Dynamics of Iranian-Israeli Hostility

EXCERPT. Iranian-Israeli relations are moving toward war. Any effort to avoid realization of the doomsday “Victory for al Qua’ida” Scenario, in which everyone in the Mideast except al Qua’ida loses, will require addressing both insecurity and ambition.

TEXT. A 2007 scenario analysis of Iranian-Israeli relations generated a “doomsday” scenario leading to an Israeli nuclear attack on Iran called “Victory for al Qua’ida.” In the original analysis, the most important causal dynamic underlying each of the four scenarios was identified, with the above graphic showing the “Insecurity Dynamic” described as key to the Victory for al Qua’ida Scenario. According to this dynamic, inequality generates both contempt by the strong and resentment by the weak, prompting both parties to search for a risky, “final” solution. That search in turn generates an endless feedback loop of rising distrust that leads to rising insecurity that leads to rising hostility that intensifies the search for a final solution.

A review of this 2007 scenario following the recent Israeli attack on Gaza and general election found that Iran and Israel appear to have moved closer to a military clash since 2007.

This essay introduces the critical topic of evaluating the dynamics underlying behavior in the Iranian-Israeli relationship, asking:

  • The degree to which the Insecurity Dynamic (on the right) identified in 2007 explains their relationship;
  • What other dynamics should be included to understand this scenario.

Note that a dynamic may be defined as required for the scenario but found to be non-existent in reality, thus casting doubt on the likelihood of the scenario coming true.

Validating the Insecurity Dynamic

The innovation of explicitly focusing on the dynamics underlying scenarios so as to draw attention away from the scenario stories, which are essentially fairy tales designed to provoke thinking, to the very real but frequently ignored or misunderstood dynamics that actually cause behavior is critical to transforming scenario analysis from an amusing tale-spinning exercise into a rigorous analytical method for thinking about the future.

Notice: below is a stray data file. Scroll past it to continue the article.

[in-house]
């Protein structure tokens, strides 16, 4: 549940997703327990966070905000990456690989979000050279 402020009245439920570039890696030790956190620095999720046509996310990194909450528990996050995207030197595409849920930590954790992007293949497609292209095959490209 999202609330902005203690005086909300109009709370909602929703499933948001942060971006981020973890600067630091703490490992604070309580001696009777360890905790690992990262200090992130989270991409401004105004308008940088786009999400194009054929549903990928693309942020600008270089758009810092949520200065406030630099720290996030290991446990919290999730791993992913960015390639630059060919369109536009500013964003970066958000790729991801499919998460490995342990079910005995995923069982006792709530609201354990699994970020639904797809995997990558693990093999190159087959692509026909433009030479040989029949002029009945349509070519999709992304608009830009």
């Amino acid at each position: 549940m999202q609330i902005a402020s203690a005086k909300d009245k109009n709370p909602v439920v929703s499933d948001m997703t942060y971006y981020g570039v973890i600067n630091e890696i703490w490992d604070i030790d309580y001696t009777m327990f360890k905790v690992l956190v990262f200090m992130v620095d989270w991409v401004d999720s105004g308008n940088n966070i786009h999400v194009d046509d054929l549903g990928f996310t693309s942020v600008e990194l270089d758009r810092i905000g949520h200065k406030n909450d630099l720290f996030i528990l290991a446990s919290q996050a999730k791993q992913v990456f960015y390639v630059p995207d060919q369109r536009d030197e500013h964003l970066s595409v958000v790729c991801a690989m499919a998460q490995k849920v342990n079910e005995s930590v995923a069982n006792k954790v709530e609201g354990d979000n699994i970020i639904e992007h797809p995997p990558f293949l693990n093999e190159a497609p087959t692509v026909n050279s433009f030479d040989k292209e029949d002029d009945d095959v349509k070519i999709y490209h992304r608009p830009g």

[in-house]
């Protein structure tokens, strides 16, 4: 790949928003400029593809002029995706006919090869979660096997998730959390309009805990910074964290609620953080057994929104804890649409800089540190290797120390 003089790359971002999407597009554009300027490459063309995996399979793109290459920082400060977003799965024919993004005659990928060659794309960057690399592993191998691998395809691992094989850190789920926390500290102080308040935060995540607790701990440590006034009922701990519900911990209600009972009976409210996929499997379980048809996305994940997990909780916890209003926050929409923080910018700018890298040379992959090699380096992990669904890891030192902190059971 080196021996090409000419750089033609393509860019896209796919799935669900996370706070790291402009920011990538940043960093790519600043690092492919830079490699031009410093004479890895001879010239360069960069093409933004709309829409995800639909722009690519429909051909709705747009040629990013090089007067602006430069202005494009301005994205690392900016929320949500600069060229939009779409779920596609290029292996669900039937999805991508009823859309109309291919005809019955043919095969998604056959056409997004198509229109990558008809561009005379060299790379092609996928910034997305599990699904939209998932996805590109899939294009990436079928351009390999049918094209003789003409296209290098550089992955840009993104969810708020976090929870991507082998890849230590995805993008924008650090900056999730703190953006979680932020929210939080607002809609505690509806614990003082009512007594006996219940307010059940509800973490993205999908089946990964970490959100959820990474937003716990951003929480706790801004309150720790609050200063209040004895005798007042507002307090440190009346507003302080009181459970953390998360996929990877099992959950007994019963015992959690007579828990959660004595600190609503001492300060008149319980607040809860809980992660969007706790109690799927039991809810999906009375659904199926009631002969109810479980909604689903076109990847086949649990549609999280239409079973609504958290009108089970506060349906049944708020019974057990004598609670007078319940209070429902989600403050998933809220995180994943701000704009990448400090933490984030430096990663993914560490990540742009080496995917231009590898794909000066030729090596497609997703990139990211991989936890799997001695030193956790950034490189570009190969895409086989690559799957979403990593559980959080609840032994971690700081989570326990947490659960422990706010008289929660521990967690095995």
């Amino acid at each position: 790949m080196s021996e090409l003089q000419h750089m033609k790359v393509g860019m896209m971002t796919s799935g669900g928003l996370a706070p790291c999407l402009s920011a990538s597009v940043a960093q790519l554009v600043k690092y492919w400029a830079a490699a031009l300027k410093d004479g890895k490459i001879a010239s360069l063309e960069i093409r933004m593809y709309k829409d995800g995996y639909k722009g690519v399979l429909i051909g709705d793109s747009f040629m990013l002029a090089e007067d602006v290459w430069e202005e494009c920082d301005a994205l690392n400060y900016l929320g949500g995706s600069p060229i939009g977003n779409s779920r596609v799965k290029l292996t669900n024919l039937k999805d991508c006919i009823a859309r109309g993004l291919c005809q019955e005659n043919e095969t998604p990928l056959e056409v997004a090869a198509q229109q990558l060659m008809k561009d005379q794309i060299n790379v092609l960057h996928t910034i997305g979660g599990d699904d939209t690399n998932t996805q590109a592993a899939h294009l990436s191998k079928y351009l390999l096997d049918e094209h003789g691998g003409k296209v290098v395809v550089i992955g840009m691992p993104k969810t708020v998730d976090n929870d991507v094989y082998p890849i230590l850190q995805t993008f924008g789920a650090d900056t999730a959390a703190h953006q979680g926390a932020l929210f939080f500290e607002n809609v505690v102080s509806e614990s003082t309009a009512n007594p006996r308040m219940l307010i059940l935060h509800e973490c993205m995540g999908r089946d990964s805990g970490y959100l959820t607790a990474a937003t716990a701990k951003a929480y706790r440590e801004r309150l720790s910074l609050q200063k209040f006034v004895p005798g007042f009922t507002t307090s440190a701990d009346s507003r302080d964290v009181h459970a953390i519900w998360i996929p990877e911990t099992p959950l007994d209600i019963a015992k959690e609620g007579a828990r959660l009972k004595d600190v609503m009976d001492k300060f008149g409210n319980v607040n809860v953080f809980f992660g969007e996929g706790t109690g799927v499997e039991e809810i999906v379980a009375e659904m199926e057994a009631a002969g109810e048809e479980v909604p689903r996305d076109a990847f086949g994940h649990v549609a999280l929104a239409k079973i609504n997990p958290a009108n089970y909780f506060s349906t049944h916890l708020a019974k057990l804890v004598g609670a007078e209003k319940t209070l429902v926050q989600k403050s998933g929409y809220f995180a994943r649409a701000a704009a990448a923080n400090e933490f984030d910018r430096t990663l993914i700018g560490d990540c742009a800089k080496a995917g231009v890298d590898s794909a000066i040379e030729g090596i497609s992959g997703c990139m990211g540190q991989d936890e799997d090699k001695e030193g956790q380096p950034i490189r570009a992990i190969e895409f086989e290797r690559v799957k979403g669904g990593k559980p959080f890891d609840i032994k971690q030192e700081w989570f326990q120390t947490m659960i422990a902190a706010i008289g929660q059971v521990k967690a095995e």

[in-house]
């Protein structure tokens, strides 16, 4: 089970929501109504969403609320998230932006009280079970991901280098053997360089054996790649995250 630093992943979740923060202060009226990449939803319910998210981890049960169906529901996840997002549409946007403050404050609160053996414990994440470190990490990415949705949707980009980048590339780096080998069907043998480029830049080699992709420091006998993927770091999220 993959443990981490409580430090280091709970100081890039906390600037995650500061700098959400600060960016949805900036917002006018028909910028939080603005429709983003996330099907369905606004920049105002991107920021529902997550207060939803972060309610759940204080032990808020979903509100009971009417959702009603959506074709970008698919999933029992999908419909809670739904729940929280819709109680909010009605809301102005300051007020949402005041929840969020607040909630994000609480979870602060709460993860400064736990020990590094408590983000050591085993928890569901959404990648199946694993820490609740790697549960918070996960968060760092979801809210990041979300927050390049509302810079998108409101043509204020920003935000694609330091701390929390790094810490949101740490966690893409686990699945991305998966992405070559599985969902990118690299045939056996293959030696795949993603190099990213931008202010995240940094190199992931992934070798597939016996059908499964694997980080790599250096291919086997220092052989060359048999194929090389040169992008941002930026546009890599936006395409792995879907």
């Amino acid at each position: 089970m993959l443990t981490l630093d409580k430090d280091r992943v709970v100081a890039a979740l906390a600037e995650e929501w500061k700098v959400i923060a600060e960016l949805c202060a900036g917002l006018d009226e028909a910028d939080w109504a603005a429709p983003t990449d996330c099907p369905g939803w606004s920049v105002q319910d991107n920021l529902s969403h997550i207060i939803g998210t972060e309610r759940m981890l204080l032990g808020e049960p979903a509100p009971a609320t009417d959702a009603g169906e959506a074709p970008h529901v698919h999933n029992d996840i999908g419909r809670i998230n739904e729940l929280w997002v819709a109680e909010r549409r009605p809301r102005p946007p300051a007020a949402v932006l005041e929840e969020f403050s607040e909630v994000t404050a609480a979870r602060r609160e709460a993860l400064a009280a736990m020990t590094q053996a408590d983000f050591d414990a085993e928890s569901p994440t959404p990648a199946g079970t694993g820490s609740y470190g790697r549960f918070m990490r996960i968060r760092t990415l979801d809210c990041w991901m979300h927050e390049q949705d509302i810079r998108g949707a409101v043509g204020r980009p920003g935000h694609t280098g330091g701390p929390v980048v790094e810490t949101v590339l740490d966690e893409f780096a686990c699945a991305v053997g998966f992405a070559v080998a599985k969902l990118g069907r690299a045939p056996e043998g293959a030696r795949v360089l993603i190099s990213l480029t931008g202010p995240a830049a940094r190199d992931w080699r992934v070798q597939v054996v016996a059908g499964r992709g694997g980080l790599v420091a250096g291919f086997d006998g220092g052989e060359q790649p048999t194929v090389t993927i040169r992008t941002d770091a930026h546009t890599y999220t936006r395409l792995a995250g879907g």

A qualification to the original Security Dynamic leaps out immediately: it is not just the weak (i.e., Iran) that feel resentment or the strong (i.e., Israel) that feel contempt. Indeed, not only contempt but resentment seem mutual, judging from public elite commentary. The common Israeli comments that Iranian nuclear arms “cannot” be tolerated, an assessment that flies in the face of half a century of all sorts of hostile dyads tolerating each other’s nuclear arms without a nuclear exchange, is an example. This qualification suggests at least two avenues for exploration:

  • Inequality may not be the only source of discord;
  • The steps from inequality to the search for a “final solution” may be much more complicated than as drawn.

Be that as it may, the elements in general seem on target.

  • Distrust is palpable in the relationship, with each side egregiously interpreting the other’s behavior in the worst possible light.
  • Insecurity, at least on the part of Israel, seems surprisingly high, considering that Israel is infinitely the stronger of the two in strategic military terms. Indeed, an interesting question is why Iran, given its extreme vulnerability to attack, does not demonstrate more insecurity. One explanation may be the power of the regime to disregard and conceal opinion; another may be the leadership’s experience of resisting Saddam Hussein.
  • Hostility is intense, with little if any visible effort to ameliorate tensions.